I also discovered staff were only allowed to use the bedding that was old and rejected (I ignored this, mainly because if ‘nice’ bedding was sitting there unused, what was the harm?) therefore, volunteers were considered as second class. People used to think it was idyllic living there (and we were expected to keep up that pretense to get donations), but in fact it was stressful and demeaning, hence why I saw so many people up and leave without giving notice, yet when the board and visitors came, the directors behaved very differently and we had to put on a united front for the guests. As I don’t believe in spiritual hypocrisy I eventually joined the group of people who decided to up and leave without notice too. That isn’t like me as I like to be upfront about how I feel and what I do, but I knew if I gave them notice they would eek every bit of work out of me in the hours I was awake, and abuse their power as they knew they had nothing to lose. Apparently as all the volunteers had left, a friend warned me that they had decided I was to work over Christmas full time alone without asking me. Things are rarely what they appear to be.
I like to think that we live in a world where democracy does exist and that humans are fair and respect one another in society. That would be utopic and ideal, and while many nations say this is what they believe in, their actions don’t always match those sentiments. Democracy can be dangerous at times when the masses get things wrong (such as the electorate in the USA in my opinion), and while the White House attempts to give an appearance of control and calm, the majority of society can see it is chaos. Why pretend all is fine when clearly it isn’t when staff have been fired or have resigned, with an ongoing federal investigation into collusion with a foreign power? One thing people don’t appreciate is being lied to. The Brexit negotiations in the UK are far from cordial, but the EU has at least been open in their intents, but do they really speak for all their subjects? Photos show ministers smiling and shaking hands, so perhaps things aren’t as bad as the media makes it out to be?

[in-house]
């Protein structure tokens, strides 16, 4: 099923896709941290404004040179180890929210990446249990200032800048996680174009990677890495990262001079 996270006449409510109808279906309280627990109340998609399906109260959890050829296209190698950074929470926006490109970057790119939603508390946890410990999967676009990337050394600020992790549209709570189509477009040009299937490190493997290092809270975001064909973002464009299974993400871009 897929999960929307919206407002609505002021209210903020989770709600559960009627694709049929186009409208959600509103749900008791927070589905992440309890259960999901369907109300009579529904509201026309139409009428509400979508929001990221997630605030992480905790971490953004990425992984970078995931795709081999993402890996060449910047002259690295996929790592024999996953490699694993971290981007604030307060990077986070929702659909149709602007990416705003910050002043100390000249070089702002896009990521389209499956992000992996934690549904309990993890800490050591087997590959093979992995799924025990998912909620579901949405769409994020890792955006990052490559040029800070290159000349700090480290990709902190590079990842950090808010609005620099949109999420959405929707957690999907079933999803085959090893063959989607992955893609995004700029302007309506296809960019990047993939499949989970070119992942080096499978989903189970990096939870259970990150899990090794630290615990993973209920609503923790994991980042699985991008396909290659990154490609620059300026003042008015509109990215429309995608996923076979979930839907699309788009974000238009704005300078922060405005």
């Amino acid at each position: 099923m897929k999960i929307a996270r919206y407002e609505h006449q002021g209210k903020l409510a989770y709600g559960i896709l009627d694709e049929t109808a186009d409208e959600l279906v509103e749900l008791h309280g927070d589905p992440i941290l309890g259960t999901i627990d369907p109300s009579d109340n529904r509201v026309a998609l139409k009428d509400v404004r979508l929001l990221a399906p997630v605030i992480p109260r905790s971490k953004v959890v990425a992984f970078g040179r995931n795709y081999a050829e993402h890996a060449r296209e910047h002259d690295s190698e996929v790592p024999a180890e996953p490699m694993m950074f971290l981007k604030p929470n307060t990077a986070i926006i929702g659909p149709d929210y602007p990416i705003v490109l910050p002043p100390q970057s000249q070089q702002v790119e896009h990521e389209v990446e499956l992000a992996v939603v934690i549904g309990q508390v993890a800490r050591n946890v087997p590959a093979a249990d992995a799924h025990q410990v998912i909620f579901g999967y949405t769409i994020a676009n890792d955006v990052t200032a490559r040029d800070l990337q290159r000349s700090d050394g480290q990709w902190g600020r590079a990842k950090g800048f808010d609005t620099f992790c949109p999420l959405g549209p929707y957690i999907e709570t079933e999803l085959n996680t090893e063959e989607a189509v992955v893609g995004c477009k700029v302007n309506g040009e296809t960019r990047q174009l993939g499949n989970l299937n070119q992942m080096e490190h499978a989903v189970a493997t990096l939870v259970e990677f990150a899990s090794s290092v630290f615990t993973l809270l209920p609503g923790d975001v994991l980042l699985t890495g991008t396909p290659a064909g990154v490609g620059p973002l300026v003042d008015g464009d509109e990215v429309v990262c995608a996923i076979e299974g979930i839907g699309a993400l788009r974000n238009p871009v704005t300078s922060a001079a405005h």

While most of us know or learn the difference between what is real and what is for show, why do we blindly accept this? What does it prove and is it dishonest? I used to work in marketing and I hated myself each time I had to use phrases to pacify clients or staff to keep up appearances. The thing is people know when they are being fobbed off or being lied to, but there isn’t anything they can do about it. I for one prefer clarity, honesty, and reality, but I think I am in the minority. Why? Because reality isn’t always as fun, exciting, or glamorous although it actually can be if you strip away the faux reality that many aspire to. Face it, photos on the red carpet, in magazines, and reality shows are all manufactured images and aren’t real. Companies aren’t always ethical or have their employees best interests at heart (despite what the handbook says), spiritual people aren’t automatically generous or kind, volunteers don’t always volunteer to help, politicians will lie, and only behind closed doors with no cameras can you ever truly see what someone is like. We may have to accept this as part of living in the human world, but that doesn’t mean our souls don’t know what is the truth. While we may comply to blend in, that doesn’t mean should blindly accept things that are for appearances sake as genuine or how things should be.